Russian President Vladimir Putin in an Orthodox Church

Russian President Vladimir Putin in an Orthodox Church

On May 28, 2016, Russian President Vlad(imir) Putin visited the Mount Athos monastic community in Greece to celebrate the 1,000th anniversary of the first recorded Russian monastic settlement on the famed peninsula. When you read Book Three of Dracula Chronicles, “House of War”, you will learn how this trip connects Putin to Dracula. 🙂

A few things to know about Mount Athos (quoted from EKATHIMERIMI.COM, May, 2016)

No women on Mount Athos for 1,000 years

Christian Orthodox believers know Greece’s heavily-forested northern peninsula of Mount Athos as the “Orchard of the Virgin Mary,” but women have been strictly barred from entering it for more than a thousand years.

The Russian connection

Russians are Orthodox Christians, for whom Mount Athos is one of the most revered sites in the world. And this year marks the 1,000th anniversary of the first recorded settlement there by Russian monks, in 1016. While most of Mount Athos’ 1,500 monks are Greek-born, male Orthodox Christians are allowed to live on the peninsula as monks, which male followers of other religions can visit but not live on. The 20 monasteries on the peninsula include one Russian, one Serbian and one Bulgarian, while Romanians, Moldovans, Ukrainians and Georgians also live there.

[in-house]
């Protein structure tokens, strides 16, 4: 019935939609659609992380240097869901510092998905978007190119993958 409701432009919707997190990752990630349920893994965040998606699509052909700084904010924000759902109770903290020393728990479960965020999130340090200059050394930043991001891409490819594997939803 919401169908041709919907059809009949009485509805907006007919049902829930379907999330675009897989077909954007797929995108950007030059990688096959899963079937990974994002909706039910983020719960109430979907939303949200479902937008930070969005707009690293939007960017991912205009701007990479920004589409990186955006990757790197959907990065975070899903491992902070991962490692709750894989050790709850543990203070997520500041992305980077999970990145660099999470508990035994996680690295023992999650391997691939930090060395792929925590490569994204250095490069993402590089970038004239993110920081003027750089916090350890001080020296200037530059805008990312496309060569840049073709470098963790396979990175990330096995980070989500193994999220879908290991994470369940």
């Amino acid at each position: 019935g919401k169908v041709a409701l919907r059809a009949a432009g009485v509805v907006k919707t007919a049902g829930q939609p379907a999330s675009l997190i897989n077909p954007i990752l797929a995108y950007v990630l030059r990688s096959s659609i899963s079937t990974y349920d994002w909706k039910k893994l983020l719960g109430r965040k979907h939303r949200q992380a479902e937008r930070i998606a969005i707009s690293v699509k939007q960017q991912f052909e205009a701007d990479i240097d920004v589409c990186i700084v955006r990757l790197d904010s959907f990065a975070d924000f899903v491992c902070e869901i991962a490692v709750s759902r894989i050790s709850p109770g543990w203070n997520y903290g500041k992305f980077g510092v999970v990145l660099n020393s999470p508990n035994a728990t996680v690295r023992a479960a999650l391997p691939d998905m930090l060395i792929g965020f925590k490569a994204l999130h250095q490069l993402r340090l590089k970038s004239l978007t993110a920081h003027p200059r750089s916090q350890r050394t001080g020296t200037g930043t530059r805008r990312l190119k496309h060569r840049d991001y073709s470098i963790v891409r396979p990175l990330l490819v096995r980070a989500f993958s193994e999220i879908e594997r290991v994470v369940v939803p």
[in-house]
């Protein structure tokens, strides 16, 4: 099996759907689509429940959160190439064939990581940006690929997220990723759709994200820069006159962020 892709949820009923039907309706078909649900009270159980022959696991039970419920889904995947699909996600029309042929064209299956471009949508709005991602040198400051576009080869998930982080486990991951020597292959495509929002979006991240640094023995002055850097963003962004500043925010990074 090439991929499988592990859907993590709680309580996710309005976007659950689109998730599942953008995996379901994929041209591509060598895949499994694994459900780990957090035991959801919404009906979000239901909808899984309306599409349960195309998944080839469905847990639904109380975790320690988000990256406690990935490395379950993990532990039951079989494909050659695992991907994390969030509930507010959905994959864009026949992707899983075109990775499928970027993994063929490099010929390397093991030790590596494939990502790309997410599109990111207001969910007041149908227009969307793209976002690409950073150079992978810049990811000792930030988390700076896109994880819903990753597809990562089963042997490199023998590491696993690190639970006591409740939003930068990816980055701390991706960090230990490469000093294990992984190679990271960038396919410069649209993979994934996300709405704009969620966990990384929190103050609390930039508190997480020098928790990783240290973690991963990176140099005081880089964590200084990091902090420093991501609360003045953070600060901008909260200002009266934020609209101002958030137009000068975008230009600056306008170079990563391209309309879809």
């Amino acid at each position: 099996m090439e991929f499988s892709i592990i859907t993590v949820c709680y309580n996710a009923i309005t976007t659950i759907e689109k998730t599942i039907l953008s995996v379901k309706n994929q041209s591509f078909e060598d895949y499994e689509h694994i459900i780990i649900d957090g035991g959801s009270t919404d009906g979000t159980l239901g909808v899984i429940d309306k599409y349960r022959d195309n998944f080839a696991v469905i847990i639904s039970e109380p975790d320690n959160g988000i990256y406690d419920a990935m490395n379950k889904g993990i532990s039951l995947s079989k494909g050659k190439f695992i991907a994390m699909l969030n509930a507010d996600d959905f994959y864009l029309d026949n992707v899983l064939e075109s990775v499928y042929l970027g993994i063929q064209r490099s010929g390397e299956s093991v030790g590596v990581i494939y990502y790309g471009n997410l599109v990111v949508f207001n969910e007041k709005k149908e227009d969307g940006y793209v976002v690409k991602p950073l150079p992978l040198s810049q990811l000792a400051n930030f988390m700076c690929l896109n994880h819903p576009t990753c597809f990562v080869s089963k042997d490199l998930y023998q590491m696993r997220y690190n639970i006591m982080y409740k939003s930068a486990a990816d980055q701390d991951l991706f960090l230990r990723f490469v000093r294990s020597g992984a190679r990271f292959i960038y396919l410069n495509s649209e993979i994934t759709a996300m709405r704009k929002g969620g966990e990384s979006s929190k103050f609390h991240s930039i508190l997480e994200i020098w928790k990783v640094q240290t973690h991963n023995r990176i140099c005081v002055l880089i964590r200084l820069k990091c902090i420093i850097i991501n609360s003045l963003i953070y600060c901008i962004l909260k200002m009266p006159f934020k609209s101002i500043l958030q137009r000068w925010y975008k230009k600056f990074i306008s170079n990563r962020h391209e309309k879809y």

The history of Mount Athos

Wars and pirate attacks left the peninsula largely deserted after the end of the ancient world. Monks first settled there before the 8th century, and the first monastery was founded in the 10th century. Byzantine emperors in Constantinople – whose Patriarch still leads the Mount Athos community on religious matters – encouraged the settlement, heaping treasures, protection and privileges on the monasteries. The monks also managed to keep on the good side of Greece’s Turkish rulers and to avoid interference during Greece’s World War II German occupation.

Life in the monasteries of Mount Athos

Mount Athos still follows the Julian calendar, and is 13 days behind the rest of the planet. Monks – and visitors – start their day at 4 a.m., and monasteries bar their doors to all after sunset. Meat is banned, and monks spend their days in prayer and communal work, including agriculture.

Why no women?

The monasteries believe women might offer monks the fleshly temptations they renounced upon taking orders. Rumored breaches include one by refugees fleeing Nazi occupation forces, and a woman dressed as a man was caught shortly after World War II. The penalty is a maximum 12-month jail sentence. Greek human rights groups have failed to have the ban overturned in court.

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